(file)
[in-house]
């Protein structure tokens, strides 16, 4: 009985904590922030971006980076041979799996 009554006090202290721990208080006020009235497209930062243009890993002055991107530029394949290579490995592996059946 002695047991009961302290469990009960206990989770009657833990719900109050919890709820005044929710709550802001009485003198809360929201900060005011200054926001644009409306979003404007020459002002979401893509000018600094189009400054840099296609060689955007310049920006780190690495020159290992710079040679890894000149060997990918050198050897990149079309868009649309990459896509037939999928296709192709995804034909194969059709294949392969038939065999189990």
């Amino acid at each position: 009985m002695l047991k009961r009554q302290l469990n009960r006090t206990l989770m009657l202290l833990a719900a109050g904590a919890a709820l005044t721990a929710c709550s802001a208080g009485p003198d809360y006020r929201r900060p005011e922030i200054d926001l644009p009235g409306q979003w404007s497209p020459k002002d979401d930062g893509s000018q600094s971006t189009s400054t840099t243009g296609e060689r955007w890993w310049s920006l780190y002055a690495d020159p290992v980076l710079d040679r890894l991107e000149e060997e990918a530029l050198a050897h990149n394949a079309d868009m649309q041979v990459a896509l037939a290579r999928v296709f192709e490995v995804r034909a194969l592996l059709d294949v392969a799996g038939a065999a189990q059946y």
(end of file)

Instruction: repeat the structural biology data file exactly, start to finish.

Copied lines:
[in-house]
């Protein structure tokens, strides 16, 4: 009985904590922030971006980076041979799996 009554006090202290721990208080006020009235497209930062243009890993002055991107530029394949290579490995592996059946 002695047991009961302290469990009960206990989770009657833990719900109050919890709820005044929710709550802001009485003198809360929201900060005011200054926001644009409306979003404007020459002002979401893509000018600094189009400054840099296609060689955007310049920006780190690495020159290992710079040679890894000149060997990918050198050897990149079309868009649309990459896509037939999928296709192709995804034909194969059709294949392969038939065999189990």
């Amino acid at each position: 009985m002695l047991k009961r009554q302290l469990n009960r006090t206990l989770m009657l202290l833990a719900a109050g904590a919890a709820l005044t721990a929710c709550s802001a208080g009485p003198d809360y006020r929201r900060p005011e922030i200054d926001l644009p009235g409306q979003w404007s497209p020459k002002d979401d930062g893509s000018q600094s971006t189009s400054t840099t243009g296609e060689r955007w890993w310049s920006l780190y002055a690495d020159p290992v980076l710079d040679r890894l991107e000149e060997e990918a530029l050198a050897h990149n394949a079309d868009m649309q041979v990459a896509l037939a290579r999928v296709f192709e490995v995804r034909a194969l592996l059709d294949v392969a799996g038939a065999a189990q059946y």